The first tests he takes will essentially be practice and his scores will go up the next time, most likely, simply because he has taken it once before.

    Remember that many elite colleges want applicants to meet benchmarks for scores but after that, it really is about other things. Some large publics may go on scores and grades more.

    Good luck. Hope he has a good summer. And one more thing: I found my relationship with kids was more important in the long run than scores, so nagging or trying to "make" them do things didn't work well. It is up to him :)
  • MaineLonghornMaineLonghorn Super Moderator Posts: 31,315 Super Moderator
    I agree with @compmom! When you say, "I have no clue how to make him prepare for SAT/ACT" it concerns me. You can't MAKE him do it. He has to motivate himself.

    Having said that, my son found that taking lots of practice tests helped him the most. He raised his score (old test) by 320 points that way. He took an SAT review class before his first try and he said it didn't help much.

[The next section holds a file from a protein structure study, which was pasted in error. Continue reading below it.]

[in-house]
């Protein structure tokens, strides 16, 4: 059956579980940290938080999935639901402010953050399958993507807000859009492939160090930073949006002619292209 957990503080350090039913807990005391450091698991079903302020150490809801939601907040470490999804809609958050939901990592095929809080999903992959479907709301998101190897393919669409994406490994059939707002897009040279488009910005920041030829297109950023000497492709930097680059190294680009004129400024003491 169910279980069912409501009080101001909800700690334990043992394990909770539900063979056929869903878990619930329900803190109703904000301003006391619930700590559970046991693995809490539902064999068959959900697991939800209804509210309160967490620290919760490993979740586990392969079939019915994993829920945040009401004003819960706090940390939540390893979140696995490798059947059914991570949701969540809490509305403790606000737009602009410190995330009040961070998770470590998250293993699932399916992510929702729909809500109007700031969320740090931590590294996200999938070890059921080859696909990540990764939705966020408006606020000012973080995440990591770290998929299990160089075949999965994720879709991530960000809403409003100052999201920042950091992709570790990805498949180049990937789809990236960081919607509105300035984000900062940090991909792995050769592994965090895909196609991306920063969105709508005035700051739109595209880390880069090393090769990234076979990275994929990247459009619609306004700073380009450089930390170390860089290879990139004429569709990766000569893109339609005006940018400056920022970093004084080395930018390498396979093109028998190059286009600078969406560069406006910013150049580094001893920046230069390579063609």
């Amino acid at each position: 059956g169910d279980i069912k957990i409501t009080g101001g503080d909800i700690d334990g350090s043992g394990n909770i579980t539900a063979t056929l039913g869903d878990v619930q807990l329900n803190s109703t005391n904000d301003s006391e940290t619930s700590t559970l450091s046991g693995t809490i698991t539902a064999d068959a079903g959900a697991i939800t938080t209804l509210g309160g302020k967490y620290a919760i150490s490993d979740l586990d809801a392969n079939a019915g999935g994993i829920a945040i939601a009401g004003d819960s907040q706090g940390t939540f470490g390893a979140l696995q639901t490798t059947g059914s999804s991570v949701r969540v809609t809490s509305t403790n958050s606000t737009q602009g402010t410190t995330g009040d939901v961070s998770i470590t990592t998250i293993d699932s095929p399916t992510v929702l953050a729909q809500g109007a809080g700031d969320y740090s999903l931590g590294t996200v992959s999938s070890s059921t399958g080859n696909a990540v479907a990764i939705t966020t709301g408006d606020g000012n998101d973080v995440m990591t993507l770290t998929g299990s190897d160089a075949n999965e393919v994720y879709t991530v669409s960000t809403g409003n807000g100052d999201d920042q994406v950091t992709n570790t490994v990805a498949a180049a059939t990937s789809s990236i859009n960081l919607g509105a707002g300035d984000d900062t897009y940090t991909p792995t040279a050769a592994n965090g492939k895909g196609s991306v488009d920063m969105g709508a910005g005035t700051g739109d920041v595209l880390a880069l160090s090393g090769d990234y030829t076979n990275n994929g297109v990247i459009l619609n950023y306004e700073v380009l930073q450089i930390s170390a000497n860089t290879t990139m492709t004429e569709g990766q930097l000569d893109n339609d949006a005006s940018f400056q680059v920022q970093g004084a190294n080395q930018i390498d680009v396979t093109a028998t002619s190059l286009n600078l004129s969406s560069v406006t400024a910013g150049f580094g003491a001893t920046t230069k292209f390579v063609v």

• mommdcmommdc Registered User Posts: 8,890 Senior Member
    There are full practice tests for SAT (8) for free on the Collegeboard website.

    If he took the PSAT, he can import his scores and do practice with Khanacademy based on that.

    I don't know much about the ACT but there should be practice tests available. The website has some practice questions for each section I think.

    There are videos on youtube with test strategies, some have full walkthroughs on math sections, and more.

    If he is a strong student, he might just have to review some material and work on timing. Especially on the ACT timing can be an issue.
  • suzy100suzy100 Registered User Posts: 4,206 Senior Member
    edited June 8